Eminem Shows Off a Respectful Side on "Love the Way You Lie"; Rihanna Goes Backwards

Eminem Shows Off a Respectful Side on "Love the Way You Lie"; Rihanna Goes Backwards

Eminem is shaping up to become quite the softy.

His first single off his current album, Recovery, was "Not Afraid," where he sang, "Everybody come take my hand, we'll walk this road together." He's also done collaborations with popster Pink and emo girl Hayley Williams of Paramore, whom in a past life, he might have made fun of. Pretty shocking stuff coming from the rapper who's built his career off of mocking celebrities and spitting about drugs and murder.

And his latest song to hit radio airwaves, "Love the Way You Lie," is downright pretty--mostly because of a cameo by Rihanna, but the track is a bonafide love song, albeit a twisted one. There's a good chance the song is about his on-again, off-again lover, Kim Scott, and it reveals a ton about the relationship.

He sings: "I love it the more that I suffer...Here we go again, it's so insane." He raps about how when things in the bond are good, he feels on top of the world, but when things are bad, he's snapped to the point of hitting her. He goes on to describe more of the up-and-down relationship, becoming especially vulnerable as he raps, "Baby, please come back. It wasn't you, baby, it was me." He apologizes for his actions but admits that he doesn't know if he really can change for good.

Then Rihanna comes in with the chorus, singing, "Just gonna stand there and watch me burn, but that's alright because I like the way it hurts. Just gonna stand there and here me cry, but that's alright, because I love the way you lie." Whoa, whoa, whoa there, Riri...if she's singing about her ex-boyfriend Chris Brown, who physically abused her, then what a personal and revealing statement to make. Maybe she misses Brown like Eminem misses Scott, but it's very sad to hear Rihanna sing about wanting to stay with an abusive lover. Touching, but depressing, because those statements seem like a step backward for Rihanna, who has the opportunity to sing more about being strong and independent than staying with someone who hurts her.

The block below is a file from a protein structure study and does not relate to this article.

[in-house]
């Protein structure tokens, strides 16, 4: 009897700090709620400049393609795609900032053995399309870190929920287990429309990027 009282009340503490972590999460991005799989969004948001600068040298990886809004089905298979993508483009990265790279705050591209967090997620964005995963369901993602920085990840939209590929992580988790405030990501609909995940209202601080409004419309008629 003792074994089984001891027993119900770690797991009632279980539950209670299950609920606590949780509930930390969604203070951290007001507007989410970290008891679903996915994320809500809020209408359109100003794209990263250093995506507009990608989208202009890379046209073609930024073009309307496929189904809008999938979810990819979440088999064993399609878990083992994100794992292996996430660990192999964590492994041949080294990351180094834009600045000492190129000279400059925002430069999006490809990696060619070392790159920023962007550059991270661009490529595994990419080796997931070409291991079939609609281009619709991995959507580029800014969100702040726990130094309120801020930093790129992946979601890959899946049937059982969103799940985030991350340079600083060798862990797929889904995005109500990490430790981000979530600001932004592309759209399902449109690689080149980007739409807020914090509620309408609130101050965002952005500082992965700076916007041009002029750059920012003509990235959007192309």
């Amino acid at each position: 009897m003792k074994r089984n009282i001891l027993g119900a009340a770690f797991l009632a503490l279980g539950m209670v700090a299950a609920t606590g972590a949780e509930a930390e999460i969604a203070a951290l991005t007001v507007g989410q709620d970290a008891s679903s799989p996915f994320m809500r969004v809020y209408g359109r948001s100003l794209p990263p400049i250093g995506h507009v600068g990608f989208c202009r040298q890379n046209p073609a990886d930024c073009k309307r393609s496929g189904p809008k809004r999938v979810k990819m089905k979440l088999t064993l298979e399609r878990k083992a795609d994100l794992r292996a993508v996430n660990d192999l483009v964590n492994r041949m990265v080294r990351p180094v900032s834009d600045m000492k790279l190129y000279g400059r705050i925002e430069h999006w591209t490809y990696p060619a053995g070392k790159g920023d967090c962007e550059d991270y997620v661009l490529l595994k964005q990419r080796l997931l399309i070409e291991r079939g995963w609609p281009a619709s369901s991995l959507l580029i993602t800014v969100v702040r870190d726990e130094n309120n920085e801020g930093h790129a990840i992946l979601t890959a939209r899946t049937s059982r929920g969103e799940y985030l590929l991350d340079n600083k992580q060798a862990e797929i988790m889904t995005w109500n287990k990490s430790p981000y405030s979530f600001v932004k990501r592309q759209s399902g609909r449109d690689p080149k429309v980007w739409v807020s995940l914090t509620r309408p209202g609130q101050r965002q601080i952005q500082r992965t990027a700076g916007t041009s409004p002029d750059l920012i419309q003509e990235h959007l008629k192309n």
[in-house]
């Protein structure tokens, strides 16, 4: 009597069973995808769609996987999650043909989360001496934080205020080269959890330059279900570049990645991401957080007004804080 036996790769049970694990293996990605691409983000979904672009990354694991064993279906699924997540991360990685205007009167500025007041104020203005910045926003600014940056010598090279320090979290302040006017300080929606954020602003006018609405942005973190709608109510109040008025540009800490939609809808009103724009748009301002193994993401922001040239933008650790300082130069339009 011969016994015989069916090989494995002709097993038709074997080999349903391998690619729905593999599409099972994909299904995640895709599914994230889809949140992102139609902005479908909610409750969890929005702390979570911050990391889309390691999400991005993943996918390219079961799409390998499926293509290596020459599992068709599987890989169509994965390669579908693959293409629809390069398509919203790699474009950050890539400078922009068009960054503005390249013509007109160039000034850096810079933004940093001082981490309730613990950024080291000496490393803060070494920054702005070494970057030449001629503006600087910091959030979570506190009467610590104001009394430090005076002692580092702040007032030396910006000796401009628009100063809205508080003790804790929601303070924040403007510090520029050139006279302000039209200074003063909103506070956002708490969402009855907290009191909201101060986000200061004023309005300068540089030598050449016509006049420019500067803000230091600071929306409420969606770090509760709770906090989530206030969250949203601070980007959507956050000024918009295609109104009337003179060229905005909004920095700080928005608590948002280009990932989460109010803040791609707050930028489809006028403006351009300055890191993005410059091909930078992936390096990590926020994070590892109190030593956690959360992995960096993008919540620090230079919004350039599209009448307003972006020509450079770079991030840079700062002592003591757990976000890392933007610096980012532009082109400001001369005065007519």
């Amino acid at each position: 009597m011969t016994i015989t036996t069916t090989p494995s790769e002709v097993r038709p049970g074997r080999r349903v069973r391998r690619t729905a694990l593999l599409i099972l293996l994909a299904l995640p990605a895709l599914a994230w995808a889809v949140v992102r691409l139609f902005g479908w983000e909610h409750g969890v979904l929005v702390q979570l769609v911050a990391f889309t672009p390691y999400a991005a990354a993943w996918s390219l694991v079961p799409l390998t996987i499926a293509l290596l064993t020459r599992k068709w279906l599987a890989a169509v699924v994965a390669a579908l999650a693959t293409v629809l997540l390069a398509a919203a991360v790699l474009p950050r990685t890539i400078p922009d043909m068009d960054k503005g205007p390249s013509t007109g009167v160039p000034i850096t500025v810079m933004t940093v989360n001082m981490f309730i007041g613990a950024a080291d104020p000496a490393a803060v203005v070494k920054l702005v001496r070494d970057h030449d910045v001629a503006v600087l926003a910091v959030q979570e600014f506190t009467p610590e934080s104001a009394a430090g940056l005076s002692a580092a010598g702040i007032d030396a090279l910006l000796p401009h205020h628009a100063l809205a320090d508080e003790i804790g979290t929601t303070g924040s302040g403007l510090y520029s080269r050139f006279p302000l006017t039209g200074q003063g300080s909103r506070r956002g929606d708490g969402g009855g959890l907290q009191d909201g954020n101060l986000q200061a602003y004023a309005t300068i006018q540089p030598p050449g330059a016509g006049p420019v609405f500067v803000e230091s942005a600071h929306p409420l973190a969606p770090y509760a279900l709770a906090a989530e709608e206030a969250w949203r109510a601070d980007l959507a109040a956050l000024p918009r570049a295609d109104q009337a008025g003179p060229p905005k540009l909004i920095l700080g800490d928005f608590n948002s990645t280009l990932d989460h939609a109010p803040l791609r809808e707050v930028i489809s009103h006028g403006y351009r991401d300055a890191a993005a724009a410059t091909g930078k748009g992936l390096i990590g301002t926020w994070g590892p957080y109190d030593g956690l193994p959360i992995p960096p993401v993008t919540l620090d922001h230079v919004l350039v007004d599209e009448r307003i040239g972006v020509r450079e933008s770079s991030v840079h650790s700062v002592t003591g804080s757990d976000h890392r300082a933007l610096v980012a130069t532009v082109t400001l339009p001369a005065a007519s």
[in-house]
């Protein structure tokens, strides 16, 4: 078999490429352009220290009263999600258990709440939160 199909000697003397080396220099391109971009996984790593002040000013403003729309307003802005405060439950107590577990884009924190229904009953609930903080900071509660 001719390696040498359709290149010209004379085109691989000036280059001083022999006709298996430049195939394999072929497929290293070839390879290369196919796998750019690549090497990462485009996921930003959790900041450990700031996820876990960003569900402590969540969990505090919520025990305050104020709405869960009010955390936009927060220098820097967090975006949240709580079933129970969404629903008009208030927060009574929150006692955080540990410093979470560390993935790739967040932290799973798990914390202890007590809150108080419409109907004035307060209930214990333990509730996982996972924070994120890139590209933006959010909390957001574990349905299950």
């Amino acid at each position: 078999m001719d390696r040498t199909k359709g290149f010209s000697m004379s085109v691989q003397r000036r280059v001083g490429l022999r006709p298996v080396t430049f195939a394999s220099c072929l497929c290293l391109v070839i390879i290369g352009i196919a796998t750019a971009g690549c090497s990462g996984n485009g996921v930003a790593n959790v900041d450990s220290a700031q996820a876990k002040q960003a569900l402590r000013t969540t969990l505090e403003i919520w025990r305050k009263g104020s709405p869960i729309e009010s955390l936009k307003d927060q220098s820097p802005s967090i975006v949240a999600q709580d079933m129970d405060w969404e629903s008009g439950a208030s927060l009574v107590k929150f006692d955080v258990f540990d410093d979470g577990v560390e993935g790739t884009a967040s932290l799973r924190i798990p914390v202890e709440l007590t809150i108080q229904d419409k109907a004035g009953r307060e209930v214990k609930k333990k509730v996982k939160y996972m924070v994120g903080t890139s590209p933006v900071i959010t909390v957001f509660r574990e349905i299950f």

It's still nice to hear Eminem be apologetic in a song, to admit his mistakes and to say that he wants to change for the better. It's a little odd that while he is admitting that domestic violence is a horrible thing, Rihanna is singing that it's OK because she loves her abuser. The song could have had a more positive overall impact, but instead, listeners are left with a conflicting message.

Rihanna, though her voice is gorgeous, wasn't the best choice for the song with the lyrics as they are, but the song would have been even more commendable if domestic abuse wasn't excused at all.

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